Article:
Back in early October, after returning from his whirlwind trip to Alaska, Bryon Powell wrote an excellent column on the importance of taking a planned break from training. In the column, he spoke of his years running and the benefits he has gained from taking these planned rest periods to re-energize both his body and his mind. At the time I read it and thought, This is great and just what I need! It’s time for me to take a break. I even commented on the column about how much I was looking forward to my break.
But, alas, running got in the way of my break. After finishing the West Virginia Trilogy in early October, I fully intended to settle into a nice stretch of unstructured training. But, wouldn’t you know it? Just then, my wife Shelly asked if I wanted to do a half marathon with her up north. So, we did. I hadn’t done a road half in years and it hurt even more than I thought it would. Then a friend suggested I do a great little trail 25k in West Virginia at the end of October with free beer at the finish. Couldn’t pass that up! And finally, a group was assembling at the JFK 50 Mile on the weekend before Thanksgiving to celebrate Ian Torrence’s 200th ultra finish, so I had to run that, too.
Then, finally, it was Thanksgiving and the holidays, the perfect time for my much-needed break, right? Not so fast. Because, of course, I started counting up my miles and vertical feet for the year. My annual ritual of seeing what I could squeeze out of the last month of the year was on in full force and so I continued, just running for the joy of it and stacking up the miles right up until New Year’s Day. And for some reason that I can’t fully explain, I just kept on going after that until, finally, on Martin Luther King Jr. Day, I said to myself, Now, now is the time!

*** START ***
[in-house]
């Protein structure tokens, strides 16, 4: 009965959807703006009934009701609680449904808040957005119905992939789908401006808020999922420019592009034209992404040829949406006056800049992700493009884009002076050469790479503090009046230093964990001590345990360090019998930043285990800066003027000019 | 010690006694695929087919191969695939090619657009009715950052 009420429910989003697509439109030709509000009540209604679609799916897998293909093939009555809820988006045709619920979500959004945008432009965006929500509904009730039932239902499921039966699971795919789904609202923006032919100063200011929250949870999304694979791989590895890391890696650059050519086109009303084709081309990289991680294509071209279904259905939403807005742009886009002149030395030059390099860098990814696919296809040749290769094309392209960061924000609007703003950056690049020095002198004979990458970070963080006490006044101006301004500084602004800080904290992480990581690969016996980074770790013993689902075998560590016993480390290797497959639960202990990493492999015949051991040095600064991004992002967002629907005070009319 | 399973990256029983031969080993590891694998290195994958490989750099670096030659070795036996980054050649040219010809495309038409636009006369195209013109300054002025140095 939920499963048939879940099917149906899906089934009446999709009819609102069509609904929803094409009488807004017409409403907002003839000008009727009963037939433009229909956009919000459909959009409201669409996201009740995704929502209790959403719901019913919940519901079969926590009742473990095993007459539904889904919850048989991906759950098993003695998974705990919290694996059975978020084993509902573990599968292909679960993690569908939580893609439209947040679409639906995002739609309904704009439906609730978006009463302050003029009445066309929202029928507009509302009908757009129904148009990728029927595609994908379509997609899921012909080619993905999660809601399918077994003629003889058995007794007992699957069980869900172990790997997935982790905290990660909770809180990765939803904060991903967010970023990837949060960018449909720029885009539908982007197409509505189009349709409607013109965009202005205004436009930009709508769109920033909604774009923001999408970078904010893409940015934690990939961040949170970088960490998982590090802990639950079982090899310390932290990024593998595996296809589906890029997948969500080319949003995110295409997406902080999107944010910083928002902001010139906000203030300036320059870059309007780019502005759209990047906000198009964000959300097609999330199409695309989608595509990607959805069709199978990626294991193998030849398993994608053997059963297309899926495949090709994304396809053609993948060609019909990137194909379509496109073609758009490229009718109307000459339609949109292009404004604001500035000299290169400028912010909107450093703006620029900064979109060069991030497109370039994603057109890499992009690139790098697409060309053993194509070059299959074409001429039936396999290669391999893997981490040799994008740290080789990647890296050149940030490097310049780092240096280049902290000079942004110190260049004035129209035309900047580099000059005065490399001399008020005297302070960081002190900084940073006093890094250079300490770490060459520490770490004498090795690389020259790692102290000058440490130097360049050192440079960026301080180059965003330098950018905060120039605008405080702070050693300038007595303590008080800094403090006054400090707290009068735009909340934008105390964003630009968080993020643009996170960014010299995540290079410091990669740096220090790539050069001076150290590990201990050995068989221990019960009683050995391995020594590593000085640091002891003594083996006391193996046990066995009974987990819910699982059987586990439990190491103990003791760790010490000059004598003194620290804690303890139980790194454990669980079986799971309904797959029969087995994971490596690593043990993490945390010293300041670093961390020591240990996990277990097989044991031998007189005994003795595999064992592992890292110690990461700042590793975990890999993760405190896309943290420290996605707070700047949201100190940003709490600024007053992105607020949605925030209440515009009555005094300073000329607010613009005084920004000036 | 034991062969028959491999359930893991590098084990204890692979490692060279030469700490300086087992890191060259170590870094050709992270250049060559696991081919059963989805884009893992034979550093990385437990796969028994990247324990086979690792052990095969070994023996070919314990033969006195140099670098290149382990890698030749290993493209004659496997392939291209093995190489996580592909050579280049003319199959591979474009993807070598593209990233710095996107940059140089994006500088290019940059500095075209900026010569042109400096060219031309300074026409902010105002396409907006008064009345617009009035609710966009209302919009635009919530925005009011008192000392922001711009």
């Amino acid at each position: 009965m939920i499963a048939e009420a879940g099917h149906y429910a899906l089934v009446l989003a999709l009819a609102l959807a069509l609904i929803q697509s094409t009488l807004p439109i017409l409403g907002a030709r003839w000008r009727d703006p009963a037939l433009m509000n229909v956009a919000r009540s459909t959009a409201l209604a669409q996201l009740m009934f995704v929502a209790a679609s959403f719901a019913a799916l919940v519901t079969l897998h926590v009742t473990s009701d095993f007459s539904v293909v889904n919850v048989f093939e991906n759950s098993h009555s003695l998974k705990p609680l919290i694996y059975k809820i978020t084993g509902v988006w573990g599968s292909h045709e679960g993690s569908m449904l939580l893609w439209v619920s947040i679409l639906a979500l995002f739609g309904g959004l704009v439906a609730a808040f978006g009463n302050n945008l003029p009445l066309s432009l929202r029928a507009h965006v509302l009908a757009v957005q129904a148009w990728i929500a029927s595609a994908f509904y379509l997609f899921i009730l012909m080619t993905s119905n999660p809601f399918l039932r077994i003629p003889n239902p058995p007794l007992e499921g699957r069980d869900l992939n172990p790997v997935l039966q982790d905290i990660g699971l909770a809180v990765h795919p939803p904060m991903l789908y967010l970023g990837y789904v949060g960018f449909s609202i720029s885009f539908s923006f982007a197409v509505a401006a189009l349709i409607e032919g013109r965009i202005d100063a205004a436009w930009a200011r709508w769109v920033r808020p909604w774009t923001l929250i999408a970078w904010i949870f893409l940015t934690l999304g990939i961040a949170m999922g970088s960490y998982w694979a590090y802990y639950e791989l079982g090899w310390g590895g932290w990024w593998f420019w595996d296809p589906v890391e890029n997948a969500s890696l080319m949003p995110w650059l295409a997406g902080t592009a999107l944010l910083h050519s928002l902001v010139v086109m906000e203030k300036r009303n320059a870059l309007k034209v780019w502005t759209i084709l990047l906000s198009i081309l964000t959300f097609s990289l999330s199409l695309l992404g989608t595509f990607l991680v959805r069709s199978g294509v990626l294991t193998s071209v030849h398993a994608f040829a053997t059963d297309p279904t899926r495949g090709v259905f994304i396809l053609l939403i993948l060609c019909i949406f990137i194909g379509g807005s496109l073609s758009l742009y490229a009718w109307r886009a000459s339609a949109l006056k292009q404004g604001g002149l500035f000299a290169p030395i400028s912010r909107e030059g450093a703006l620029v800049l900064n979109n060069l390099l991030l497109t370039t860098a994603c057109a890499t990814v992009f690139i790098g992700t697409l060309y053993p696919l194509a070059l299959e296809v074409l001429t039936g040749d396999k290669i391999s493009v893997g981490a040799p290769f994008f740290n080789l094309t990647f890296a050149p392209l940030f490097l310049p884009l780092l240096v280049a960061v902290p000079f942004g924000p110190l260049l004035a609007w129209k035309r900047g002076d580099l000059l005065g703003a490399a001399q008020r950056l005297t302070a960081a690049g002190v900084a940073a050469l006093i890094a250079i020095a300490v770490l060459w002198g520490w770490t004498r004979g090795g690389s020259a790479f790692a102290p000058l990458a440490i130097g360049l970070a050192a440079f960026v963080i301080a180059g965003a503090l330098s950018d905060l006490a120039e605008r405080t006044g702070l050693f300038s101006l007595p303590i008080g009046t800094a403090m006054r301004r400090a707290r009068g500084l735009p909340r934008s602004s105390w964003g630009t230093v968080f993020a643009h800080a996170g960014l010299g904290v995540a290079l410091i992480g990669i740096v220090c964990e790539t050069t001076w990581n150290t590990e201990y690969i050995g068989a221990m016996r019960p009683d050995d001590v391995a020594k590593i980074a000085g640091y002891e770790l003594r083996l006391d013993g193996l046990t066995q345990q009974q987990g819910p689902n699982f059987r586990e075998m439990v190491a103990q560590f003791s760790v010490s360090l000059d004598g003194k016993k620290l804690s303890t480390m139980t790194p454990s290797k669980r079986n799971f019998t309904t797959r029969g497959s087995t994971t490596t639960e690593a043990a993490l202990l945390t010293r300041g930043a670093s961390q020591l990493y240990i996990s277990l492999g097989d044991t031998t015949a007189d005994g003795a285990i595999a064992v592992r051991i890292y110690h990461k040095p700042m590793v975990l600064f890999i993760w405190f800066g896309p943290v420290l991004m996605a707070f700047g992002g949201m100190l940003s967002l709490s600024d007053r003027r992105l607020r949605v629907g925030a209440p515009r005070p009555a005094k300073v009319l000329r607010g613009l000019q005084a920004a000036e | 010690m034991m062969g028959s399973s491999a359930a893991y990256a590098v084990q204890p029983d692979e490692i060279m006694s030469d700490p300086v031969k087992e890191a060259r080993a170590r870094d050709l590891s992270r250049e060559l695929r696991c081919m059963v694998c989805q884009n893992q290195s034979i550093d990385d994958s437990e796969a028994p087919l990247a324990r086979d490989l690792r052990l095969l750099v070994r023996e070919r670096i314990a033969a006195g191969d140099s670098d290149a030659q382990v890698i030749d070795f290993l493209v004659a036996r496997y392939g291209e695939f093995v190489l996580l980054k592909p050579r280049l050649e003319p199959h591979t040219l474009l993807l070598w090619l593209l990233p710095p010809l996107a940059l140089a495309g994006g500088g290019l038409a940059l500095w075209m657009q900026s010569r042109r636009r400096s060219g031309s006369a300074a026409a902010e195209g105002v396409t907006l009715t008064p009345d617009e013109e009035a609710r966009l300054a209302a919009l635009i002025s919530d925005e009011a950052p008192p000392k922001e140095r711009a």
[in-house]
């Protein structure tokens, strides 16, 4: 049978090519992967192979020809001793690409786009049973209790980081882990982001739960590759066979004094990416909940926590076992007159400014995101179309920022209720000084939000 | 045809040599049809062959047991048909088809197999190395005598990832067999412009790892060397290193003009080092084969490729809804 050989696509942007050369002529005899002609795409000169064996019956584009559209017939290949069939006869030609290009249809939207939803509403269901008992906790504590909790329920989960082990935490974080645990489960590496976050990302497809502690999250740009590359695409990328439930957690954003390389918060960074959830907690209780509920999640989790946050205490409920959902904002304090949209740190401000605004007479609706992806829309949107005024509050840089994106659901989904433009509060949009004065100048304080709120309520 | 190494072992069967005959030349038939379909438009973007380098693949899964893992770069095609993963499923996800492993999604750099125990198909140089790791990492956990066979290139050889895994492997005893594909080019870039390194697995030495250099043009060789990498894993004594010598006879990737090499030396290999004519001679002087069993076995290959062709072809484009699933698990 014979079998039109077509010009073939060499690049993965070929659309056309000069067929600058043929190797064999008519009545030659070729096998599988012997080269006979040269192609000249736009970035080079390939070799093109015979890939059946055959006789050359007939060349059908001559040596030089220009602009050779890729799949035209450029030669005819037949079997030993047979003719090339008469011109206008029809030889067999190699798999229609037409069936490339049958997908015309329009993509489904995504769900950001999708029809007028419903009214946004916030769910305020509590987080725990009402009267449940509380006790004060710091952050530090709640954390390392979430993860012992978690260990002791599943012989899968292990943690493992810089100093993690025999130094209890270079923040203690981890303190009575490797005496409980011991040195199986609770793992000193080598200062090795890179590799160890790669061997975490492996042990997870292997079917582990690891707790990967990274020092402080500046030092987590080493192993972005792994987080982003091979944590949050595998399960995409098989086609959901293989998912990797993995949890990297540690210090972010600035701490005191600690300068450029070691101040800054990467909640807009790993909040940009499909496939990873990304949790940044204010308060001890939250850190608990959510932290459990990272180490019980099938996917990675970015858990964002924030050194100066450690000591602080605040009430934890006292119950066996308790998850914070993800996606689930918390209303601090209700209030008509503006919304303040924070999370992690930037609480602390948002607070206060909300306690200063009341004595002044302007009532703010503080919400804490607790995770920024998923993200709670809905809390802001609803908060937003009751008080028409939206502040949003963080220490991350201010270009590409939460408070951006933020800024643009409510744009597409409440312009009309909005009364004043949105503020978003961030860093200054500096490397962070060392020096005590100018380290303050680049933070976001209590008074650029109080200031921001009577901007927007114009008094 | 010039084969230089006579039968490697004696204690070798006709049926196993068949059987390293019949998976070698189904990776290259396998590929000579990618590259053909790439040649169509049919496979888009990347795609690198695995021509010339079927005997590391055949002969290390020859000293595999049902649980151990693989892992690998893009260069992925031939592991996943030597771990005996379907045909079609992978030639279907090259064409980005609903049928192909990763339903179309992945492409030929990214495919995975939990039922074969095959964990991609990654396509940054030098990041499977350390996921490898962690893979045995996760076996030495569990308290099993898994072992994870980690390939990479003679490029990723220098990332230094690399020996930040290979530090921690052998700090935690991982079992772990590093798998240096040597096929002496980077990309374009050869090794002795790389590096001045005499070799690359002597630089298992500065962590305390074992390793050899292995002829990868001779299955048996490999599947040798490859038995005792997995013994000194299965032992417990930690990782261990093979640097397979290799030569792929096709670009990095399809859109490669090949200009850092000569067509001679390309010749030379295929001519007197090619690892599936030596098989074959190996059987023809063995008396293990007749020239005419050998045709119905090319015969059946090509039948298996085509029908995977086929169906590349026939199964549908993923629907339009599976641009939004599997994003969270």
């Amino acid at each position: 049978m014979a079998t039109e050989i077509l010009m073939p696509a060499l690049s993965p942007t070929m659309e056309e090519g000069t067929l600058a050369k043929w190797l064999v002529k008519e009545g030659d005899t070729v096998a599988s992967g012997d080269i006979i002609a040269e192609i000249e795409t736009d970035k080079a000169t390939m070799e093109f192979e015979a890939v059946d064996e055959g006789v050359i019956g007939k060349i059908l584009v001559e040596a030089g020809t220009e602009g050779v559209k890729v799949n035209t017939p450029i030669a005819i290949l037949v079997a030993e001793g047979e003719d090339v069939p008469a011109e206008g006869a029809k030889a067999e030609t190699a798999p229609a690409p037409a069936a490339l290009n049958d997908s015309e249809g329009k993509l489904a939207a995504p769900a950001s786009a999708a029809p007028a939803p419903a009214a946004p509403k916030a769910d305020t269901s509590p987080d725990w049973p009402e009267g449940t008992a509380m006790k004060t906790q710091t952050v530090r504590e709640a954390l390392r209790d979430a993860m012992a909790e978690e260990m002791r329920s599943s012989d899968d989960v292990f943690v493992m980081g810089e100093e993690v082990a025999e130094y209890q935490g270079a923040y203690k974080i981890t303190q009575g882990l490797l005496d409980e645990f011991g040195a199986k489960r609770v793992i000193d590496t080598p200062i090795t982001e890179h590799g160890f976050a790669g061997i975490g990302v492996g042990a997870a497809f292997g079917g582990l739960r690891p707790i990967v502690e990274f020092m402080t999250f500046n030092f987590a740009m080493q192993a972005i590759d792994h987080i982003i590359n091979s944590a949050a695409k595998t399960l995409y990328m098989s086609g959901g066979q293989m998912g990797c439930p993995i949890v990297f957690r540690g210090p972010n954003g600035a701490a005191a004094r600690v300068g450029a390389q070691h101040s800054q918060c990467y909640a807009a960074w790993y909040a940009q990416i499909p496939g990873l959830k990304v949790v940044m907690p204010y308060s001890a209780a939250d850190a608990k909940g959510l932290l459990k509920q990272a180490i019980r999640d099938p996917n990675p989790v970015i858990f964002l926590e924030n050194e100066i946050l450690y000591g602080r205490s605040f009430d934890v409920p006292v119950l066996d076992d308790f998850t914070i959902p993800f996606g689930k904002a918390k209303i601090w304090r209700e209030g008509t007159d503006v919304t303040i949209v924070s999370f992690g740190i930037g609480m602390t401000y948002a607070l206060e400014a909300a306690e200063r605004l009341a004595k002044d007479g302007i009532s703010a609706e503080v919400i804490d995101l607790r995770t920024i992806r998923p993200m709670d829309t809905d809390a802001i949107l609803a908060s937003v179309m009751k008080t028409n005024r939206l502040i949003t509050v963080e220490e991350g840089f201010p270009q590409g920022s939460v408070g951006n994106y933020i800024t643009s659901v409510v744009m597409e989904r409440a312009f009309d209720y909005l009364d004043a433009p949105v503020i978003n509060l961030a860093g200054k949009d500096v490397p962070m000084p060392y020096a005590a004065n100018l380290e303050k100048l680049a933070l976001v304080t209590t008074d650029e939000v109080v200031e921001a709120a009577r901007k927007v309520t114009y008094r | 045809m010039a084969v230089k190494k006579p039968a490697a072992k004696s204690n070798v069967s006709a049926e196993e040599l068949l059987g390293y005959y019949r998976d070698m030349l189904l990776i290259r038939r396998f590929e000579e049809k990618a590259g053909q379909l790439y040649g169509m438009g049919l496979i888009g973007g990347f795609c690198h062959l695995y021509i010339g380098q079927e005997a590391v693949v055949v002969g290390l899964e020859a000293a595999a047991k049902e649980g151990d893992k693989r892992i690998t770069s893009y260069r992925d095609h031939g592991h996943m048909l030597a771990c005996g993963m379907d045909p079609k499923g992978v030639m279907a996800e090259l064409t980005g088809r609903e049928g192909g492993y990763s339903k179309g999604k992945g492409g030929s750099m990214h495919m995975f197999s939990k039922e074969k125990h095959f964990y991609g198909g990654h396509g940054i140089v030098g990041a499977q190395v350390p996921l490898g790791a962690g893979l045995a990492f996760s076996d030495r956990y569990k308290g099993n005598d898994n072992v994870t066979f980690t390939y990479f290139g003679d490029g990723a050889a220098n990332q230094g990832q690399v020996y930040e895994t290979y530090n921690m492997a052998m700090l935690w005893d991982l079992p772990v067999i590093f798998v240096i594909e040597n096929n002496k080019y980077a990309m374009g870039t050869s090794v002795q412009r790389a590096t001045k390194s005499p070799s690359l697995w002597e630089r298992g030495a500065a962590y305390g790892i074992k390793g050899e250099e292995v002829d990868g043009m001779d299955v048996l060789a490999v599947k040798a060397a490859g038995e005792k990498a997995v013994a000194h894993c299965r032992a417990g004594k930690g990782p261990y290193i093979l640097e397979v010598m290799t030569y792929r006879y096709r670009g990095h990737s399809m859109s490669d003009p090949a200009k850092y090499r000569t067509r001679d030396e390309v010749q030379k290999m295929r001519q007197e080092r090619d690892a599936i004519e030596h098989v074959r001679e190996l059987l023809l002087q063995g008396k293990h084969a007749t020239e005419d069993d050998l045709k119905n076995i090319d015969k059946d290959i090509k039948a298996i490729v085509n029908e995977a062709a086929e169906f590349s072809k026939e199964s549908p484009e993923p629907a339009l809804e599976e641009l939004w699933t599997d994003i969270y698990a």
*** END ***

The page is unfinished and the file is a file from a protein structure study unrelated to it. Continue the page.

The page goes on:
And here I am. As you read this, I am now 12 days into my three-week break from structured training and I feel great. Sure, I’ve tacked on a few pounds, but after my experience at Hardrock in July when the doctor told me I was too lean, I figure that’s okay. I have gotten outside a little bit every day, mostly for relaxed walks around town and have, occasionally, slipped into a jog for a mile or two. I miss running, for sure, but it also feels nice to sleep in a little bit every day and take care of other things in life with the extra time I have. I feel a few of life’s inevitable niggles slipping away and I have energy and focus that were lacking there for a bit. In short, this break thing seems to be working.
A few of my friends have asked, “Why a three-week break? Seems a bit long.” And perhaps it is. But for me, with over 25 years of running on my legs, I figure longer is better and if in that third week I feel like a horse in the starting gate of the Kentucky Derby, I’ll chalk it up to smarts and rest just a little bit more.
I have some big plans for the year ahead and I am looking forward to pushing myself more than I have for the past few years, so I figure I need to be ready, physically and mentally. It feels like this time off will do this. Don’t get me wrong, February 6th can’t come soon enough, but I have to believe that the mental benefit of forcing myself to not train may ultimately be more beneficial than training, as counterintuitive as that seems. I’ll keep you posted!
AJW’s Beer of the Week
This week’s Beer of the Week comes from Alpine Beer Company in Alpine, California. Earlier this week, I had a chance to sample their Captain Stout, a chocolate oatmeal stout that is simply delicious. Weighing in at 6% ABV and 30 IBUs, it is the quintessential breakfast stout with just the right kick. Not too much chocolate and just a touch of coffee. Yum!
Call for Comments (from Meghan)
- Have you taken a break from running this year? If so, what was your break like? Did you take time off from running entirely? Did you do other sports? How did you fill your time?
- Has your time off from running evolved from year to year or as the years progress? Maybe as a result of your current health, the aging process, an increase in the number of races available in winter, an increase of recreation users on trails making them snowpacked and runnable even in winter, or something else?